THE South Pacific Ocean nation of Vanuatu is the most “happy” and “sustainable” in the Asia-Pacific region, according to The Happy Planet Index (HPI), released recently by the New Economics Foundation (NEF).
Vanuatu has the highest HPI score outside of the Americas at 40.6, with its people reporting higher levels of well-being (6.5) compared to those living in Japan (6.0), one of the region’s most developed countries.
“Vanuatu’s ecological footprint is also just a quarter of the size of Japan’s,” said the foundation.
Meanwhile, Vietnam, with a score of 40.3, was found to have a “strikingly low ecological footprint and economic output per head almost 24 times smaller than nearby Hong Kong”.
The country is also one of only three countries in the top 10 of the index with an ecological footprint “small enough to be considered environmentally sustainable”, at 1.7.
Two other Asian countries, Bangladesh and Thailand, also made the global top 10 in the index, at #8 and #9 respectively.
Bangladesh’s low ecological footprint (0.7) helped it secure a strong score, even though it was rated poorly for well-being (4.7).
The people of Thailand, on the other hand, are among the most happy, with a well-being score of 6.3.
Overall, out of 140 nations, Costa Rica topped the list – for the third time.
Here are the top 20 Asia-Pacific countries in the 2016 Index:
Many developed and developing nations’ scores were negatively affected by their poor ecological footprint scores, such as Malaysia (#46; 3.7 for ecological footprint), Japan (#58; 5.0), South Korea (#80; 5.7), Australia (#105; 9.3), and Hong Kong (#123; 8.8).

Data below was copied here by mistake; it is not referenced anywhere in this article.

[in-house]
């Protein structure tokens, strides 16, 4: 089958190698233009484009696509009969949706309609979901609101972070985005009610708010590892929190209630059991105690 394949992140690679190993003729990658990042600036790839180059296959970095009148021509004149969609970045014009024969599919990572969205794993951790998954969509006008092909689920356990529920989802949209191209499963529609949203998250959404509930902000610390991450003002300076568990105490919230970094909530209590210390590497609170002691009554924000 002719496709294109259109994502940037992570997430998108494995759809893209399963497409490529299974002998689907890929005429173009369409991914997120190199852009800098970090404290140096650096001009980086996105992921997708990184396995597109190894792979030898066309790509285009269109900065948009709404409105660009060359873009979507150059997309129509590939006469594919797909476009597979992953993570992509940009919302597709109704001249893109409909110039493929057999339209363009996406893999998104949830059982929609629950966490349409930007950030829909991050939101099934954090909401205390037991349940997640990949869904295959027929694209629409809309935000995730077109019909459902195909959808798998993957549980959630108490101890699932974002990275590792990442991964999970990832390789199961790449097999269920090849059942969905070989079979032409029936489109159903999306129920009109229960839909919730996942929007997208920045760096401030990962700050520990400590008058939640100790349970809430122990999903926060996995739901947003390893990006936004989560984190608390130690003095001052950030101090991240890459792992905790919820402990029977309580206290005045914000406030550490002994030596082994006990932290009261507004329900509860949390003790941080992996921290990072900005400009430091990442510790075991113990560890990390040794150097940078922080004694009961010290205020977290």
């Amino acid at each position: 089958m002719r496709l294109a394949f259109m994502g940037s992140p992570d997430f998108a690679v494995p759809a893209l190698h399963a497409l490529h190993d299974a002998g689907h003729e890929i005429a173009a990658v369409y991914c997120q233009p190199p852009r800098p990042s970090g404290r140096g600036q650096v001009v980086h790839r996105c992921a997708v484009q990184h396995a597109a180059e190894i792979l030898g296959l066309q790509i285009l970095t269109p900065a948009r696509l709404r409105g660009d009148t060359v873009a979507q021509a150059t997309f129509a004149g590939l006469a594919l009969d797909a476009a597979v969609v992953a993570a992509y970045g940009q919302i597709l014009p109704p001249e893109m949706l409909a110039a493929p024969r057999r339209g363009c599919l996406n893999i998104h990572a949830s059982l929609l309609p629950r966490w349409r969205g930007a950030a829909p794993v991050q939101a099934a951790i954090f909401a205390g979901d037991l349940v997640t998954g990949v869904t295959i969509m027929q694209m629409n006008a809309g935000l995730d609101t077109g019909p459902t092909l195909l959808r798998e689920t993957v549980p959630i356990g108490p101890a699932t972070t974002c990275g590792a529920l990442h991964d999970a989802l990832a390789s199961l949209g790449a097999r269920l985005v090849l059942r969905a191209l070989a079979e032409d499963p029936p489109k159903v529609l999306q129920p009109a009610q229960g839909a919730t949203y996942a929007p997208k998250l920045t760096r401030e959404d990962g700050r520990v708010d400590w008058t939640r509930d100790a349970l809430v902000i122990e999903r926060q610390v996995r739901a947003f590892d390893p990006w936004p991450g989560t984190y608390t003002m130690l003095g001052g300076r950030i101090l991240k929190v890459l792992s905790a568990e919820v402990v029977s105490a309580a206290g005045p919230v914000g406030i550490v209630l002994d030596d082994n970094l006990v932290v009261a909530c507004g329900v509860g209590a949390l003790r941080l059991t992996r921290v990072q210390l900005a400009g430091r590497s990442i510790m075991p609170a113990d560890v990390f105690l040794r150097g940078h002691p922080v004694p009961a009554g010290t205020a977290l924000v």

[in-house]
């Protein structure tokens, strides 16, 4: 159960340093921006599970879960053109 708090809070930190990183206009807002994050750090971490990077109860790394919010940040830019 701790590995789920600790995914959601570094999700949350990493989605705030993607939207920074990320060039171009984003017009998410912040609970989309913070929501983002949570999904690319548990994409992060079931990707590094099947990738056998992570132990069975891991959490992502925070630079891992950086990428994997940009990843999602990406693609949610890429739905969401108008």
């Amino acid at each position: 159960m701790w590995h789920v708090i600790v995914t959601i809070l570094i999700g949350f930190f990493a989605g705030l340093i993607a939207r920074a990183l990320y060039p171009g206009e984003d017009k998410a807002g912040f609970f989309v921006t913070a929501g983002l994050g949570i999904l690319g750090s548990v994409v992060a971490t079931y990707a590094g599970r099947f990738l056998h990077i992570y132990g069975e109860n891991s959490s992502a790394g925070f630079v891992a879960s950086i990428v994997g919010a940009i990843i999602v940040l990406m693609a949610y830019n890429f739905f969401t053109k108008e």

According to the index, countries with an ecological footprint score exceeding 3.46 were considered “poor”.
Bangladesh, Sri Lanka, Nepal, India, Cambodia, Myanmar and Mongolia had the lowest scores for well-being in the region, all scoring less than 5.
Singapore did not appear on the index at all, probably due to incomplete data.
The NEF, which aims to promote social, economic, and environmental justice, argues against the widely-held belief that economic growth and high GDP lead to happiness and well-being.
“GDP growth on its own does not mean a better life for everyone, particularly in countries that are already wealthy.
“It does not reflect inequalities in material conditions between people in a country. It does not properly value the things that really matter to people like social relations, health, or how they spend their free time,” it said.
Instead, the index looks at each country’s ecological footprint, well-being, life expectancy, and inequality in order to measure its score.
Data was pulled from the United Nations, Gallup World Poll, and the Global Footprint Network to calculate the scores.
This story first appeared on Asian Correspondent.